I'm a 25 year-old Mexican woman. I entered the U.S. without inspection when I was 3 years old. I've lived in Chicago since; have not left the country; no criminal record. Family members have never petitioned for me.
I obtained my Associates Degree in May2009. I got married in May2011.
I have been living with my spouse, who is a natural born U.S. Citizen, for over 2 years. I am currently filing the DACA application with the help of an attorney. My husband and I also want to file an I-130 Petition for Alien Relative at the same time with DACA, since Deferred Action is not a pathway to permanent residency. I hear that the I-130 is a simple first-step application. Do I really need the help of a lawyer to start it off? Or can I save myself some money and file it on my own?
No. One can always file an I-130 petition on their own, without the assistance of an attorney to do so.
Nothing in Immigration law is as "simple" as you are describing,however, and the smallest mistake, omission or misstatement on the Forms will have the unpleasant effect of delaying and otherwise hampering your husband's petition on your behalf. It has been my experience that individuals pay for the consequences of misstatements on the I-130 or the G-325 A years later, when finally all eligible to adjust..
In anything having to do with immigration law "cheap" always comes to be too costly..
I recommend that you contact an experienced immigration attorney to discuss your case is detail. A good attorney will ask about your background to determine whether you qualify to apply for legal residency inside the US. The facts you provided thusfar would indicate that you may need to depart the US and consular process your case. If that is your case, you would be held subject to a 10 year bar to returning to the US. A waiver may be available to you but waivers are difficult, expensive and time consuming. There is a new process that can help you but you really should have an attorney review your history in detail to determine what immigration process is best for you. The information you find online is just basic information and should not be used in place of a good attorney. While the immigration service permits you to apply for benefits without an attorney, it is never a good idea. It can end up costing you more in the end. I often works on cases where my clients filed without an attorney and then needed help to fix things. It is much easier and less costly to have your case set up properly in the first place. Good luck!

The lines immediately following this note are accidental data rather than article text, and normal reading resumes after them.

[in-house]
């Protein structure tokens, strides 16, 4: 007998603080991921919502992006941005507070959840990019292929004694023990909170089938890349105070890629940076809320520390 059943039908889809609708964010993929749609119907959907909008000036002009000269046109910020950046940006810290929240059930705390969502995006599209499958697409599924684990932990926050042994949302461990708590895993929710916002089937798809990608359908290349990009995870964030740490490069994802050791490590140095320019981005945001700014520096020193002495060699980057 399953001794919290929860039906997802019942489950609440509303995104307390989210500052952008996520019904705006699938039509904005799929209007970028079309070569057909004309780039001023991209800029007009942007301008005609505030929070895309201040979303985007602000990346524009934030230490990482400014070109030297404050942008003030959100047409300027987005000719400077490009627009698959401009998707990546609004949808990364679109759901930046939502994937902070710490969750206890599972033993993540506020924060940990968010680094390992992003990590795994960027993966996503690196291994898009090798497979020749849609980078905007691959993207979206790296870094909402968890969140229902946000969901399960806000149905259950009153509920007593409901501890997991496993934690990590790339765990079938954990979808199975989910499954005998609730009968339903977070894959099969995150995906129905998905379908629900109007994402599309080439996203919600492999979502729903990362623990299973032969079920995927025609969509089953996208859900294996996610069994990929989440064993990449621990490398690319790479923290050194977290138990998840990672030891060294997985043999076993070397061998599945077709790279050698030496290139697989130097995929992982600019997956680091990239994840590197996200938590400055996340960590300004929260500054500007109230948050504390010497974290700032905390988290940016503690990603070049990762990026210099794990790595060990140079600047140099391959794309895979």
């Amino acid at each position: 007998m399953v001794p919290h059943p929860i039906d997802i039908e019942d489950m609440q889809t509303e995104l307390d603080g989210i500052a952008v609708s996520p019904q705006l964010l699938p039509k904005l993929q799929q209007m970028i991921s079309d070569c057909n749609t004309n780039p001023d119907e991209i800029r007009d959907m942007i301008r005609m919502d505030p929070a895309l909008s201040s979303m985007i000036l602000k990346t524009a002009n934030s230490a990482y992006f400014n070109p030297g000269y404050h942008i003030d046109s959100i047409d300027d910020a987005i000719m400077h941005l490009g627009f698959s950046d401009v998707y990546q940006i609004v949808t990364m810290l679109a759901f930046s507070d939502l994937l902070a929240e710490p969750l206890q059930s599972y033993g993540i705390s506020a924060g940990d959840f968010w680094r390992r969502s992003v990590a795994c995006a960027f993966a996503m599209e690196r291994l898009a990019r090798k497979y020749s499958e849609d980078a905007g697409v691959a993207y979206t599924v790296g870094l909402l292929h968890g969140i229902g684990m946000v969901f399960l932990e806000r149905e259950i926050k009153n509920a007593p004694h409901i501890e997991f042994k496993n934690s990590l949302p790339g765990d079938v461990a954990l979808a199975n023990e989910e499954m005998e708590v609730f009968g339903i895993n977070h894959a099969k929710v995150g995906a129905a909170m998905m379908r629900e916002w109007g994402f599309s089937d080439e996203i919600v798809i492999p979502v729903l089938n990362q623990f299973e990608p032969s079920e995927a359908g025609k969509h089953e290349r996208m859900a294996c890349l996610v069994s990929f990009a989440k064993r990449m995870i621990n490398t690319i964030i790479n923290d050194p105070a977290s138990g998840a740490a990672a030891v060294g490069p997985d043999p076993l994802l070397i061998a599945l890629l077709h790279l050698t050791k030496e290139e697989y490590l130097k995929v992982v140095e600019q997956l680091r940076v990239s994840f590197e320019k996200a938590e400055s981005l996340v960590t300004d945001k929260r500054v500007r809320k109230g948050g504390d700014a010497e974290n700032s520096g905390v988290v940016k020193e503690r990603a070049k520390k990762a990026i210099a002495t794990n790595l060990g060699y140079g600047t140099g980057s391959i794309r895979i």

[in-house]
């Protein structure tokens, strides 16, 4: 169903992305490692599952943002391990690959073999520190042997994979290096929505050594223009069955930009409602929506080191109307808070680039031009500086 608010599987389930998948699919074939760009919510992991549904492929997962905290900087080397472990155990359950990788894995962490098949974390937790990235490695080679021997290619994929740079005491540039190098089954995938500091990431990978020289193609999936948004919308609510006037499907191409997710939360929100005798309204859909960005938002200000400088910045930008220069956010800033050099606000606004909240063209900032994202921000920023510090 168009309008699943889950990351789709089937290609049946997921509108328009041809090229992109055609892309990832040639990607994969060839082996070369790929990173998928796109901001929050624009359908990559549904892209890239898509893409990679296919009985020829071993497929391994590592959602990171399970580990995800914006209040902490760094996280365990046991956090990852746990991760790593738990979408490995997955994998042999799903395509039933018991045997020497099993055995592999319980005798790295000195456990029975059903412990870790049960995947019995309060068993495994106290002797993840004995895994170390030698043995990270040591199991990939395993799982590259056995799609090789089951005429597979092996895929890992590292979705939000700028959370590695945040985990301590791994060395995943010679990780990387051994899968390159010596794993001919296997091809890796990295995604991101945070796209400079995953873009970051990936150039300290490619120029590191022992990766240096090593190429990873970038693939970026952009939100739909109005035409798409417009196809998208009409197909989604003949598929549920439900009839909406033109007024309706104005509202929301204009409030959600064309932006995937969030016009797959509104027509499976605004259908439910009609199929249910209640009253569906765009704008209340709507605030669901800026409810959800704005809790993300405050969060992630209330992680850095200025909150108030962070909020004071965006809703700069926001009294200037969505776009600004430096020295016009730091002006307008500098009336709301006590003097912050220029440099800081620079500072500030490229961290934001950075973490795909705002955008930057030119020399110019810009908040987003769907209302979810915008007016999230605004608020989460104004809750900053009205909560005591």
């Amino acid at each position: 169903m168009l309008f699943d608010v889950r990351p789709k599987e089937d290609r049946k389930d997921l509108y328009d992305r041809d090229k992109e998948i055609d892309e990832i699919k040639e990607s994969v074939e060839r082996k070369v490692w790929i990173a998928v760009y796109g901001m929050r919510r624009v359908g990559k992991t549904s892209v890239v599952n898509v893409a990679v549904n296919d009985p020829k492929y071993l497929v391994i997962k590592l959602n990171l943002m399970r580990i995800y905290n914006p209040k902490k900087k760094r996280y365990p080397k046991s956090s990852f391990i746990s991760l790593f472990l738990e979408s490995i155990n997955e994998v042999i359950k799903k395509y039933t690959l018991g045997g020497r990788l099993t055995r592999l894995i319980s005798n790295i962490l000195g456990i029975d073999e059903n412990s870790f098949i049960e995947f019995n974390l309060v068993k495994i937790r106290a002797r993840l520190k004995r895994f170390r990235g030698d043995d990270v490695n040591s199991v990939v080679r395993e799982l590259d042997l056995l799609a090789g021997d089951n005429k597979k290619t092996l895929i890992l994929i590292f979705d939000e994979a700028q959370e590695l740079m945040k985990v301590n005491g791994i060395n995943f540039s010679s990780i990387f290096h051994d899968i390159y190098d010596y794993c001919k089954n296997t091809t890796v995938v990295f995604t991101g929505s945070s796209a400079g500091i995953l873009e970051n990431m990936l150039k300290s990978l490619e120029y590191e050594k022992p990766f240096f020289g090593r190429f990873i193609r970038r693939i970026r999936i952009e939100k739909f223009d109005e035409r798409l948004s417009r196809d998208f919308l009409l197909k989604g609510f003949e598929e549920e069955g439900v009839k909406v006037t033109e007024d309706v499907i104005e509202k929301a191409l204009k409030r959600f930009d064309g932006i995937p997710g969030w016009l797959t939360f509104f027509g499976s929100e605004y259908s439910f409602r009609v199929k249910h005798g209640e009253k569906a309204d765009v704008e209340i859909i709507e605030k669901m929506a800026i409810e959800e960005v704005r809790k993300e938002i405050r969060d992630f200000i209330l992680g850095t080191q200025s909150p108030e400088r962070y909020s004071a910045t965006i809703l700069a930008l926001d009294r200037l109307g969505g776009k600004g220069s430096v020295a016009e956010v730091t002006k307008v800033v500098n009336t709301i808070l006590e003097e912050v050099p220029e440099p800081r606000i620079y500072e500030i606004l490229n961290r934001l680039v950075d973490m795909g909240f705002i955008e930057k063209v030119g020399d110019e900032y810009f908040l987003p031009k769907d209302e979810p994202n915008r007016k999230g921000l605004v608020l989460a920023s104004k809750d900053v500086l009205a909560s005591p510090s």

Get free answers from experienced attorneys.
30,101 answers this week
3,055 attorneys answering
Don't speak legalese? We define thousands of terms in plain English.Browse our legal dictionary